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How to Safely Dispose of Your Old Medications

Medically reviewed on Apr 17, 2017 by L. Anderson, PharmD


National Drug Take Back Day

Consumers may also continue to utilize the guidelines How to Dispose of Unused Medicines as posted by the FDA if they are not able to attend a scheduled Take-Back Day.

DEA began hosting National Prescription Drug Take-Back events in 2010. At the previous 12 Take-Back Day events, millions pounds of unwanted, unneeded or expired medications were surrendered for safe and proper disposal. At the Take-Back Day in May 2016 over 5,400 sites spread across the nation collected unwanted medications. The disposal service is free and anonymous for consumers, with no questions asked. Keep in mind that needles, sharps, asthma inhalers, and illicit drugs are not accepted at the drop box


Opioid abuse is at epidemic levels in the U.S. The DEA’s “Take-Back” initiative is one of several strategies under the Secure and Responsible Drug Disposal Act of 2010 to reduce prescription drug abuse and diversion in the nation. Additional strategies include education of health care providers, patients, parents and youth; establishing prescription drug monitoring programs in all 50 states; and increased enforcement to address illicit methods of prescription drug diversion.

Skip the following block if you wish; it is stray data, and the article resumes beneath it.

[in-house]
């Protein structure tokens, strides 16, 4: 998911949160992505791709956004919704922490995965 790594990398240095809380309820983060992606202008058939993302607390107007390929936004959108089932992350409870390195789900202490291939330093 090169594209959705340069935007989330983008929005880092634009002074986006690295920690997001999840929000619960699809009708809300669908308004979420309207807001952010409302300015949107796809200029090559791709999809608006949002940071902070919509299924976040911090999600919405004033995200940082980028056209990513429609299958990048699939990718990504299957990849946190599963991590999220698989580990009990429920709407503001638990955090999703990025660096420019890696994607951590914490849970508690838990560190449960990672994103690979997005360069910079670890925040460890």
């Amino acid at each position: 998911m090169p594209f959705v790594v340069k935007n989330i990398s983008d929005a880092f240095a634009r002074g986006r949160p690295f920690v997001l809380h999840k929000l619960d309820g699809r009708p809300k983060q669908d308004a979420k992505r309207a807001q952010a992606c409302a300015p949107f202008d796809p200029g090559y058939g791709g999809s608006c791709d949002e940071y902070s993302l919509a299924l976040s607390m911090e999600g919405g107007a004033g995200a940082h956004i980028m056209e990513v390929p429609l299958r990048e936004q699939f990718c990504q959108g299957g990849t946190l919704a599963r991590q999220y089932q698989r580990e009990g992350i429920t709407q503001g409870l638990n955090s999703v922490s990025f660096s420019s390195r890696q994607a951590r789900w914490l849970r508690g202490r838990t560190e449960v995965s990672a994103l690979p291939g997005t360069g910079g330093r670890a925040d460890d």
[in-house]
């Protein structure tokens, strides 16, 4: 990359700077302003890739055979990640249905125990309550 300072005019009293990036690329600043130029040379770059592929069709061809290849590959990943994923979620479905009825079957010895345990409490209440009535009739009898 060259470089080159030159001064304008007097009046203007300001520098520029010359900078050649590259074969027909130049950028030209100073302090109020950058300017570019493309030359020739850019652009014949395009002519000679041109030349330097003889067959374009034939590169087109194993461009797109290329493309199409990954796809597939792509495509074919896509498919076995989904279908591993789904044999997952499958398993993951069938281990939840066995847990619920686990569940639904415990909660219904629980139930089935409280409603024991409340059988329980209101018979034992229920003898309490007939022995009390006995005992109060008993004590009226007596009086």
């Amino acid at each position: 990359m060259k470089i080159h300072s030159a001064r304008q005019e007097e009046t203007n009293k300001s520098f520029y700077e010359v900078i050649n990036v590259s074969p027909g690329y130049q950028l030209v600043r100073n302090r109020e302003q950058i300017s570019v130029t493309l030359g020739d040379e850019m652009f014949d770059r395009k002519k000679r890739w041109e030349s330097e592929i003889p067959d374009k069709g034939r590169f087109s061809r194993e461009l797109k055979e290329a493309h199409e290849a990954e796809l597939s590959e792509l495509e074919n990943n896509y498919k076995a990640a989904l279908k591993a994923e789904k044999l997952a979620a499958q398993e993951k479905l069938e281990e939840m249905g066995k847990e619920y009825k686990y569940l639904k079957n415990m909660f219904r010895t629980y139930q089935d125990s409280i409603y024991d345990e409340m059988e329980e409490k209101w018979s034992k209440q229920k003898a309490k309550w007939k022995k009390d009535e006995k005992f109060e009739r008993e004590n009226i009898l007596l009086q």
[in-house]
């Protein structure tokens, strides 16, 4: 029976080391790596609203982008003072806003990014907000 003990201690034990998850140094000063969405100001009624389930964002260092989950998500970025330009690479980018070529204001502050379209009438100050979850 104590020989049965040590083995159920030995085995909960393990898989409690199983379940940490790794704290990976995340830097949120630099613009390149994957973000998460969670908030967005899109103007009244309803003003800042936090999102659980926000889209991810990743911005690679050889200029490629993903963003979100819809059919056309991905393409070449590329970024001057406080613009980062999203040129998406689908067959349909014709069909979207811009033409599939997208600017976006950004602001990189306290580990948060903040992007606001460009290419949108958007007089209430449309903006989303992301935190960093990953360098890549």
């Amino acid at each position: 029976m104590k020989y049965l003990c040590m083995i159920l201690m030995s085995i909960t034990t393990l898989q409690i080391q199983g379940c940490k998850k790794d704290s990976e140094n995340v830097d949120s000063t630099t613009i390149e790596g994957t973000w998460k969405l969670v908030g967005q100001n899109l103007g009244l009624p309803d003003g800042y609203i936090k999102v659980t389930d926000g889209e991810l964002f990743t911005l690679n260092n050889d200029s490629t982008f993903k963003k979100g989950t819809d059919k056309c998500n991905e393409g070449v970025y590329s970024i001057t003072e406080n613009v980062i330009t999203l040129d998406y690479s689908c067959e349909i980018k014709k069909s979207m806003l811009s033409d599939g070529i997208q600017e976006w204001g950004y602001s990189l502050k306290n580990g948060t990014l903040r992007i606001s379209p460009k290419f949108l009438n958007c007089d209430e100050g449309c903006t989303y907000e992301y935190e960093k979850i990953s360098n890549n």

Can I Throw Medicine in the Trash?


Yes, with certain precautions, for most, but not all, medications. If no DEA-authorized collection sites (pharmacy, hospital, or law enforcement location) are available, and no Take Back Days are scheduled in your area, you can follow these steps to dispose of most medicines in the household trash:


  1. Mix medicines with an unpalatable substance such as dirt, used coffee grounds, or kitty litter; however, do not crush tablets or capsules first.


  2. Place the mixture in a container like a sealed plastic bag or empty can to prevent the drug from leaking in the garbage.


  3. Throw the container in the trash.


  4. When disposing of empty prescription bottles, be sure to mark out identifying personal information to make it unreadable.


Some medications should be flushed down the toilet because if even one dose is accidentally consumed it could be fatal. These medications may be especially harmful or fatal to children and pets. Deaths have been reported in toddlers. An example is fentanyl (Duragesic) patch, a powerful narcotic pain medication. Instead of placing used or unwanted fentanyl patches in the trash where they could be accidentally ingested, patients should dispose of them by flushing down the toilet as described in the patient leaflet.


Be sure to read your prescription information that comes with any medication from the pharmacy. Many medications have specific directions for disposal of unwanted to expired medications explained in the patient leaflet. You can access the FDA list of medications that should only be flushed down the toilet at this link.


Other Important Points for Safe Drug Disposal


  • Inhalers and aerosol products can be dangerous if punctured or thrown into a fire or incinerator. Read the handling instructions on your inhaler. As recommended by the FDA, contact your local trash and recycling facility to confirm local laws about disposal of inhalers and aerosols.


  • Residents of assisted living communities and their family members should check with their community health care management team to learn the best way to dispose of used or unneeded medicines. If the resident is responsible, they, or a family member, should attempt to go to a sponsored Take Back Day or follow the directions for safe drug disposal.